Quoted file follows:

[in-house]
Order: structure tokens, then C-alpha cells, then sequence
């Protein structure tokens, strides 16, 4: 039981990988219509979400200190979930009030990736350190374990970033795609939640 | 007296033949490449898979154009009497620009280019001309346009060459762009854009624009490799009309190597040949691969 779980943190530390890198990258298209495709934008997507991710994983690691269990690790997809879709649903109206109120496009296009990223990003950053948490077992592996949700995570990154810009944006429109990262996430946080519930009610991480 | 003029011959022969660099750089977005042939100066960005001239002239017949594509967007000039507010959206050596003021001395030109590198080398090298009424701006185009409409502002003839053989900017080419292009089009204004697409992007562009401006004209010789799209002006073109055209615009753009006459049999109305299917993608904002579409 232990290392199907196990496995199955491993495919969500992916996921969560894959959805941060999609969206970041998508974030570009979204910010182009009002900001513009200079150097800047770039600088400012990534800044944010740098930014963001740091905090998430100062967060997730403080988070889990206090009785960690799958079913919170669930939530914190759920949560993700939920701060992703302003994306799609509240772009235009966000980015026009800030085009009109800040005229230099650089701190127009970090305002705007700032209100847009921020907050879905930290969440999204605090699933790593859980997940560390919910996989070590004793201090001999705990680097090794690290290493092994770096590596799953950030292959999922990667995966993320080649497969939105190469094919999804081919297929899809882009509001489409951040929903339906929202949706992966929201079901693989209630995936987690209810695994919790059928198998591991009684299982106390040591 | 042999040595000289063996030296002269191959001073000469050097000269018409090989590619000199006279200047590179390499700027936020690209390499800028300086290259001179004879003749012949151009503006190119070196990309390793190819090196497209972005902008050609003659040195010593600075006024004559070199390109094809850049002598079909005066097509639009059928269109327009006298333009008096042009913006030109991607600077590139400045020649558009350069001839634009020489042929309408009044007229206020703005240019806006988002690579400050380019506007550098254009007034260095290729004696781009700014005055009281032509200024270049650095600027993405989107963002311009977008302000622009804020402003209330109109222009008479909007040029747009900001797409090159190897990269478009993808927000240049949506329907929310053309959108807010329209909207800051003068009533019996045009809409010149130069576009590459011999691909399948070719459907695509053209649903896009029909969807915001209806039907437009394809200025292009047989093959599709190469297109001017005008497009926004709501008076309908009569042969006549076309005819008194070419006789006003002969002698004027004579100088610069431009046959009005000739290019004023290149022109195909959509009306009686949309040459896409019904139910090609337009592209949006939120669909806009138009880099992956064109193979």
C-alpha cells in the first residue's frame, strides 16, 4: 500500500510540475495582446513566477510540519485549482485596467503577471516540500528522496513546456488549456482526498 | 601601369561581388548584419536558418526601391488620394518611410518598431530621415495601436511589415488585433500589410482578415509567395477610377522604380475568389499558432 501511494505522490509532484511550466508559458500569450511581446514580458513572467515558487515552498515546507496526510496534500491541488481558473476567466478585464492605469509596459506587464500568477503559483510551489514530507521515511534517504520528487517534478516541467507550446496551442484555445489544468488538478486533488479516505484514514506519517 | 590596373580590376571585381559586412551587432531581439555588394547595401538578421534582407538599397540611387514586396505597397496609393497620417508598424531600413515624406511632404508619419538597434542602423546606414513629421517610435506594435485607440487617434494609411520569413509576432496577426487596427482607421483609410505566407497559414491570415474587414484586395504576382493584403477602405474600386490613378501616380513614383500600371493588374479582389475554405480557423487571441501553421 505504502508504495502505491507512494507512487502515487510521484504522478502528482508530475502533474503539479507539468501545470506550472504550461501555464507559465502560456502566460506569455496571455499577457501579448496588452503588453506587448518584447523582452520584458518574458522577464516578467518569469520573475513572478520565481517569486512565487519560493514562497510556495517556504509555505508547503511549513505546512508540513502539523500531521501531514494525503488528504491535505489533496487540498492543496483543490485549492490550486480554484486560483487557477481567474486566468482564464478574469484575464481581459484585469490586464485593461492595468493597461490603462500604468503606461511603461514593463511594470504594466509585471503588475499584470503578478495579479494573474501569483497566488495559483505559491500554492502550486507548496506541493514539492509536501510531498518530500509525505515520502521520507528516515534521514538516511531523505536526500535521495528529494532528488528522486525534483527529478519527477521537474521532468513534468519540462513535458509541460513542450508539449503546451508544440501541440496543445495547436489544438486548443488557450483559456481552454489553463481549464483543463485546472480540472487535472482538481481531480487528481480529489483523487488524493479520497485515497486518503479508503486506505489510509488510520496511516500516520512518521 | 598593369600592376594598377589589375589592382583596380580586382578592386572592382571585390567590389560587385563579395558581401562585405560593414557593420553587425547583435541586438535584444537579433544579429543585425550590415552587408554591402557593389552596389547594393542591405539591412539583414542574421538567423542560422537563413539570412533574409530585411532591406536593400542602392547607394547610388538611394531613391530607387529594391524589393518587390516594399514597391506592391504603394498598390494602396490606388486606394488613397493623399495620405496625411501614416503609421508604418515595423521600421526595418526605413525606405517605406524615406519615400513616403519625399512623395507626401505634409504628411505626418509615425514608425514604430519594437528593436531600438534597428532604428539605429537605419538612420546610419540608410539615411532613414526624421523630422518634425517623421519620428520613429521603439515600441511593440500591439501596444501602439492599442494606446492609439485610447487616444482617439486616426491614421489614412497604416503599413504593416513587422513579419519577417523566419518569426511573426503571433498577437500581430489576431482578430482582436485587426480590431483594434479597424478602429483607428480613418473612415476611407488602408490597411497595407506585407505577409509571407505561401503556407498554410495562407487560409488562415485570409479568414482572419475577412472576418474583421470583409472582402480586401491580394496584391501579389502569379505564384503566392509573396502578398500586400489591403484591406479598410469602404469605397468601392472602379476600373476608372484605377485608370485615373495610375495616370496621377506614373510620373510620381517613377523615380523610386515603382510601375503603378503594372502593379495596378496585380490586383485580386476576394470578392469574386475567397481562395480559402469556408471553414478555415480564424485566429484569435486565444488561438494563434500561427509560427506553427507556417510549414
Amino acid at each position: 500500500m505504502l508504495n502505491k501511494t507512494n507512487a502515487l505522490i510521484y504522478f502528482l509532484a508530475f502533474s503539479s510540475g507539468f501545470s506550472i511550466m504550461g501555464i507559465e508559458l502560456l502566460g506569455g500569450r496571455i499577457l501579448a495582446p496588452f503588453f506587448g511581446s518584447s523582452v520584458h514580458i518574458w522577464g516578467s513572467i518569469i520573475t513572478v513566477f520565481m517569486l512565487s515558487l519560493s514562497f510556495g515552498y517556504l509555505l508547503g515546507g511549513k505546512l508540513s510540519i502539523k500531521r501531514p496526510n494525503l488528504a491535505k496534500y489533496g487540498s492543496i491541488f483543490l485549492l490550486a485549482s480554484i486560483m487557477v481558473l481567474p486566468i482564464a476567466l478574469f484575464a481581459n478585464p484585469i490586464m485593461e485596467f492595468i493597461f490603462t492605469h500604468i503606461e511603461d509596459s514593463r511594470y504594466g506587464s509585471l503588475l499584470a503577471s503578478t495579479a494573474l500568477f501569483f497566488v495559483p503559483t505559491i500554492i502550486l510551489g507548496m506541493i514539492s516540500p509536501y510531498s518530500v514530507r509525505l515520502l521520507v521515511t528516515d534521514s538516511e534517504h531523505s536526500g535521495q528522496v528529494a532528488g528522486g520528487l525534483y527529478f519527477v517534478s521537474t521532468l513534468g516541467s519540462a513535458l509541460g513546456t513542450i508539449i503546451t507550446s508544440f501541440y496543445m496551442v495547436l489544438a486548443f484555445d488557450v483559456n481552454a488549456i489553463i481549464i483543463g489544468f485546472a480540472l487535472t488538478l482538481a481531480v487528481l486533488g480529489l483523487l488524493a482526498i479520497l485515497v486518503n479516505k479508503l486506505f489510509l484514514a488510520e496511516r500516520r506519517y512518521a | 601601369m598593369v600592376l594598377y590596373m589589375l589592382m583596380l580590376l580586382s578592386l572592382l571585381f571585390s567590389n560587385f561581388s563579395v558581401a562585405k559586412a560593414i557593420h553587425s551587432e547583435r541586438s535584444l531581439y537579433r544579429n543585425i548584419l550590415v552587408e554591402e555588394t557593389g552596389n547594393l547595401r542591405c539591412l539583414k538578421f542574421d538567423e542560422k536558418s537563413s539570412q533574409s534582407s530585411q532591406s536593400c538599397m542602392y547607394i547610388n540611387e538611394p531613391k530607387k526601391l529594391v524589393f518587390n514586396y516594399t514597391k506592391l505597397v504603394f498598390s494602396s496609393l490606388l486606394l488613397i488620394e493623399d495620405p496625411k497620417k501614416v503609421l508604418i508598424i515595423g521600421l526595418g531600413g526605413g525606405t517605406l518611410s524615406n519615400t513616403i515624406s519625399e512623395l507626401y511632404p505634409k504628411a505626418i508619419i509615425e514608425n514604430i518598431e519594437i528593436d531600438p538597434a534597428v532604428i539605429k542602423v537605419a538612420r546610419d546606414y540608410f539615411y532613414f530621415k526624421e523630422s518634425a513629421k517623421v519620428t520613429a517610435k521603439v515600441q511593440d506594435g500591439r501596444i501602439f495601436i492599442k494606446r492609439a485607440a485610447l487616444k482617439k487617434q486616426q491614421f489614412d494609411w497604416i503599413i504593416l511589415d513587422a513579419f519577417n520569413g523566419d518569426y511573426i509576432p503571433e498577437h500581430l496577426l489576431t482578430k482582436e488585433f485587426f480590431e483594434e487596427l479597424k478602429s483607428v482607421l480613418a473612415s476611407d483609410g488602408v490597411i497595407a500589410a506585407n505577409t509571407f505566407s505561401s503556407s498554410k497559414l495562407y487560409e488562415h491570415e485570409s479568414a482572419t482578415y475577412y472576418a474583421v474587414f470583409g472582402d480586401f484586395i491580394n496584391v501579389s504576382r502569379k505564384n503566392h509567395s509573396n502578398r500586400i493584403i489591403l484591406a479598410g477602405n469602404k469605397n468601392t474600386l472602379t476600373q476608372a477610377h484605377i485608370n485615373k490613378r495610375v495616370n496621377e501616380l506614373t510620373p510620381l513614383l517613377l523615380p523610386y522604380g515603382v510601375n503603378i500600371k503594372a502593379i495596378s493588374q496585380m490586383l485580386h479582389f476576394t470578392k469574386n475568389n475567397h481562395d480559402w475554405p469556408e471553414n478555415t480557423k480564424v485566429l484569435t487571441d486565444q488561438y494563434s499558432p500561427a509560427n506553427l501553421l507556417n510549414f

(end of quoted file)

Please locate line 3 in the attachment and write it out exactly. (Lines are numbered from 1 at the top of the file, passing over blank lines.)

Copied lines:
């Protein structure tokens, strides 16, 4: 039981990988219509979400200190979930009030990736350190374990970033795609939640 | 007296033949490449898979154009009497620009280019001309346009060459762009854009624009490799009309190597040949691969 779980943190530390890198990258298209495709934008997507991710994983690691269990690790997809879709649903109206109120496009296009990223990003950053948490077992592996949700995570990154810009944006429109990262996430946080519930009610991480 | 003029011959022969660099750089977005042939100066960005001239002239017949594509967007000039507010959206050596003021001395030109590198080398090298009424701006185009409409502002003839053989900017080419292009089009204004697409992007562009401006004209010789799209002006073109055209615009753009006459049999109305299917993608904002579409 232990290392199907196990496995199955491993495919969500992916996921969560894959959805941060999609969206970041998508974030570009979204910010182009009002900001513009200079150097800047770039600088400012990534800044944010740098930014963001740091905090998430100062967060997730403080988070889990206090009785960690799958079913919170669930939530914190759920949560993700939920701060992703302003994306799609509240772009235009966000980015026009800030085009009109800040005229230099650089701190127009970090305002705007700032209100847009921020907050879905930290969440999204605090699933790593859980997940560390919910996989070590004793201090001999705990680097090794690290290493092994770096590596799953950030292959999922990667995966993320080649497969939105190469094919999804081919297929899809882009509001489409951040929903339906929202949706992966929201079901693989209630995936987690209810695994919790059928198998591991009684299982106390040591 | 042999040595000289063996030296002269191959001073000469050097000269018409090989590619000199006279200047590179390499700027936020690209390499800028300086290259001179004879003749012949151009503006190119070196990309390793190819090196497209972005902008050609003659040195010593600075006024004559070199390109094809850049002598079909005066097509639009059928269109327009006298333009008096042009913006030109991607600077590139400045020649558009350069001839634009020489042929309408009044007229206020703005240019806006988002690579400050380019506007550098254009007034260095290729004696781009700014005055009281032509200024270049650095600027993405989107963002311009977008302000622009804020402003209330109109222009008479909007040029747009900001797409090159190897990269478009993808927000240049949506329907929310053309959108807010329209909207800051003068009533019996045009809409010149130069576009590459011999691909399948070719459907695509053209649903896009029909969807915001209806039907437009394809200025292009047989093959599709190469297109001017005008497009926004709501008076309908009569042969006549076309005819008194070419006789006003002969002698004027004579100088610069431009046959009005000739290019004023290149022109195909959509009306009686949309040459896409019904139910090609337009592209949006939120669909806009138009880099992956064109193979």